Are tattoos becoming more acceptable in the workplace?
Some people think so — thanks to greater tolerance in American society in general, and shifting demographics in the U.S. workplace specifically.
While the typical corporate employer isn’t rushing to embrace people with numerous tattoos or those sporting elaborate in-your-face designs, employees with ink that’s more subtle or demure are finding growing acceptance of tattoos, expert say.
Tina Wells, CEO of Buzz Marketing Group, is an expert on teens and 20-somethings — one segment of the American population that is far more open to the idea of tattoos and at the forefront, in many ways, of pushing the envelope on self-expression.
Interestingly, the Millennial Generation, also known as Generation Y, is following in some ways in the footsteps of Generation X.
“Generation X is all about expressing yourself and getting tattoos is part of that,” notes Wells, who is also the author of Chasing Youth Culture and Getting it Right: How Your Business Can Profit by Tapping Today’s Most Powerful Trendsetters and Tastemakers.
For those who don’t necessarily appreciate tattoos — or even get why anyone would want one — Wells explains that for many people with ink, getting a tattoo is “a way to document a life experience forever.”
But it’s that forever part which can also get folks young and old into trouble — when it comes time to finding a job, landing clients and navigating other parts of life too.
“I’m sorry, but I don’t want to see my lawyer with a tattoo peeking out from her boobs,” says LaTrice Felton, a singer and entertainer from New Jersey. “The same is true for a doctor, banker or another professional,” says Felton, who nonetheless sports a tattoo of her own on her ankle.
The tattoo features the name of her husband of 17 years, James, and includes hearts and flames.
While Felton is happily married with four children, Wells points out that one of the risks of personalized tattoos becomes painfully obvious if the romance goes sour with someone who has a tattoo. Eva Longoria is a case in point. After a high profile wedding to basketball player Tony Parker — on July 7, 2007 — the duo broke up this year after the actress allegedly discovered that Tony had been having an affair with the wife of a teammate.
Longoria has since had all those tattoos she had of her former spouse removed.
Still, many celebrities and entertainers aren’t shy about showing off their tattoos. Angelina Jolie is known for having many tattoos. Kelly Ripa has a very prominent tattoo, a big flower, on her ankle. And practically the entire NBA is awash in tattoos.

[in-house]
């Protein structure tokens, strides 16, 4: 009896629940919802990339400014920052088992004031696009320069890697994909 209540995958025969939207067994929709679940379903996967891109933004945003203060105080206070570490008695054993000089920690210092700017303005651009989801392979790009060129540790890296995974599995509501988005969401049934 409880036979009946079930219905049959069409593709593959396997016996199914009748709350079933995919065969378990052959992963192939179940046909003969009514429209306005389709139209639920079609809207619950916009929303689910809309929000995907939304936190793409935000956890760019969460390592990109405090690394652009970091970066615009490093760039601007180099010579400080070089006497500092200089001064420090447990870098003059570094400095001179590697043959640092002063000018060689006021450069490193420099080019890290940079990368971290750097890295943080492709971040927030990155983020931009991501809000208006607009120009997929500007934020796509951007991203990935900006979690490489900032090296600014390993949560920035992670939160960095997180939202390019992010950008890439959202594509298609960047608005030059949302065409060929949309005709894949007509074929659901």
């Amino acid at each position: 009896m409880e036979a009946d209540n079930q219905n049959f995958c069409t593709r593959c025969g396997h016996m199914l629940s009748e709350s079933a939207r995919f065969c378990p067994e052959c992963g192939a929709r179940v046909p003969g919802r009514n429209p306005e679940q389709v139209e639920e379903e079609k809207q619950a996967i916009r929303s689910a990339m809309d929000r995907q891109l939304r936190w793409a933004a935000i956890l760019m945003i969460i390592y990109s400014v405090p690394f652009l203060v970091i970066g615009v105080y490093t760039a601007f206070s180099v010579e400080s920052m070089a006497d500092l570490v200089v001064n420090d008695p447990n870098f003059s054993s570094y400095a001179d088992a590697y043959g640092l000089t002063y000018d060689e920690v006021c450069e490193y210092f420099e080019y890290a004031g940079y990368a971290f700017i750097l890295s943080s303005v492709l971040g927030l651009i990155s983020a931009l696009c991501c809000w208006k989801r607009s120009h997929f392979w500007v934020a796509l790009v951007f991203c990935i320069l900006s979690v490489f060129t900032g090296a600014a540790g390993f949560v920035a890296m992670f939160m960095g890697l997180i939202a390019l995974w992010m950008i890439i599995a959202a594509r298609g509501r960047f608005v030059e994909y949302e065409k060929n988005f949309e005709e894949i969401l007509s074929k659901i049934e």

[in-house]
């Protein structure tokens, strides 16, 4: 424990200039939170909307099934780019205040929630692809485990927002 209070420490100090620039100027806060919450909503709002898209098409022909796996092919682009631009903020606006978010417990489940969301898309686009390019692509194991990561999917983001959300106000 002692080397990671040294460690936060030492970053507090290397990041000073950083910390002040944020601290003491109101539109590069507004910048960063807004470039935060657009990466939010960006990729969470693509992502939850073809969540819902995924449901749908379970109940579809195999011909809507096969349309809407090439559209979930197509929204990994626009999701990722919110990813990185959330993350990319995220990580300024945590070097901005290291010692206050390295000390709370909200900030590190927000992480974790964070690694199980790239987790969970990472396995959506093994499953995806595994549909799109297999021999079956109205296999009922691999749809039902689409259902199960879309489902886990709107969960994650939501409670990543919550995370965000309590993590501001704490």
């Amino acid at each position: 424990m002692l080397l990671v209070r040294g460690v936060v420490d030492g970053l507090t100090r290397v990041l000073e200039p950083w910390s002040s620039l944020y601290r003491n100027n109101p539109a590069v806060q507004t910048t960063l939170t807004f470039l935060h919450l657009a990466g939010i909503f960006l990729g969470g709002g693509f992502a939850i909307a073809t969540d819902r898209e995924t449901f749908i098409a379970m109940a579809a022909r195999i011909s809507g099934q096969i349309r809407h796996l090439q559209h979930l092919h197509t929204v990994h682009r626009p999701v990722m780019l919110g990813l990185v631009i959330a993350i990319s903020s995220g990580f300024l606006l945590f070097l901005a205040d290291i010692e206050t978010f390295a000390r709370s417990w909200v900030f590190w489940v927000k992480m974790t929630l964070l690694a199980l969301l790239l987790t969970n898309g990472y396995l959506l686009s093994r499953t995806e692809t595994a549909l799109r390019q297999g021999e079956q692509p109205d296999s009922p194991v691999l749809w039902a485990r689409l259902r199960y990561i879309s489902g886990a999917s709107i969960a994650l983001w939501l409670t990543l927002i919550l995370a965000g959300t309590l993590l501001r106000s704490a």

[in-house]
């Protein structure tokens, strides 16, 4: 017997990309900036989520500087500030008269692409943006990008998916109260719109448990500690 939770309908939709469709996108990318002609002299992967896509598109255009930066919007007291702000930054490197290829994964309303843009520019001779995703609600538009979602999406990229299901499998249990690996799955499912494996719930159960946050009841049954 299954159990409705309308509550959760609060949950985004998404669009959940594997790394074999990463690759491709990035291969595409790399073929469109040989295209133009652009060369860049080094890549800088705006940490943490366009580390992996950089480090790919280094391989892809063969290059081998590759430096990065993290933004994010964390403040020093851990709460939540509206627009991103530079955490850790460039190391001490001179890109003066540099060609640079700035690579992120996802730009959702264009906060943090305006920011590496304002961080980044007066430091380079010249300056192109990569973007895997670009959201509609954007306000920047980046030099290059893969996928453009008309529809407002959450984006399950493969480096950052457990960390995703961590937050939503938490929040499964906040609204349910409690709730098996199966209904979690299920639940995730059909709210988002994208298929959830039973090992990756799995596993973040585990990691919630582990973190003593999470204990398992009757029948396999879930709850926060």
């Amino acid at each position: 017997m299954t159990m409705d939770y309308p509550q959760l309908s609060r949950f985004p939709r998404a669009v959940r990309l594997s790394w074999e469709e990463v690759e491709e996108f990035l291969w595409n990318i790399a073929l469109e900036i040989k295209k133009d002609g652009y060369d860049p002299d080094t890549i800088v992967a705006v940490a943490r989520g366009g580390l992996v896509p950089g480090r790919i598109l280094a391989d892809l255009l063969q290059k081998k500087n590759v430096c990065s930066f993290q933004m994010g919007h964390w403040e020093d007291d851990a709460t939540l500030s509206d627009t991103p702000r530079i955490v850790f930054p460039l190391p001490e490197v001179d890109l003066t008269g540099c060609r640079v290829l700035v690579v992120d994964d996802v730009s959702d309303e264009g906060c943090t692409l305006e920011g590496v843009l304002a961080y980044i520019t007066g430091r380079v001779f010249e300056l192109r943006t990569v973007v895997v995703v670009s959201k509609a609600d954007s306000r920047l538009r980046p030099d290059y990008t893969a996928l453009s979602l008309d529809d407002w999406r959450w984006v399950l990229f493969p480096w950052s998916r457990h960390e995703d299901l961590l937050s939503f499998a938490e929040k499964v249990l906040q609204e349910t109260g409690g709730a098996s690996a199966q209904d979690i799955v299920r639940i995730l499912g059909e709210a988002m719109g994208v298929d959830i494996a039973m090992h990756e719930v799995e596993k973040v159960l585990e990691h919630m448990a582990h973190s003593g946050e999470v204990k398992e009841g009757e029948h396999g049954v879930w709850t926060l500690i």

That may be fine for Hollywood actors, singers, or athletes, but the average person — especially one who wants to look for work or remain gainfully employed — really should think long and hard about the location of a tattoo.
“It really matters where the tattoo is,” says Wells.
Also, where you work also makes a huge difference in how acceptable — or not — a tattoo is deemed, by your bosses, colleagues and others.
“What’s acceptable as an employee at MTV is not acceptable if you’re an employee at a law firm,” says Wells.
Even at her own office, Wells says it’s acceptable for the people who work for her to wear jeans. “But it’s not acceptable to wear tank tops, booty shorts, and flip flops.”
In a larger context, people should think about tattoos and whether or not they’d be construed as professional given your specific career or industry.
Felton, the singer, ticks off a range of jobs she thinks where it would be perfectly fine to sport subtle tattoos: including cashiers, retail workers, many service-oriented positions and well as workers who are employed in outdoor jobs.
But even when it comes to office positions, Wells says as a society we’re edging toward a growing comfort level with tattoos.
In many ways, tattoos for many people are evolving from expression to a quasi-form of cultural or even religious expression, Wells adds — much like a Muslim woman might say she wants to sport a scarf to work, or a person with dreadlocks might want to keep their long flowing locks in tact on a corporate job.
If that’s the case, it might not be long before we even see workplace rights or laws preventing discrimination against those with tattoos. Now that would be evolution.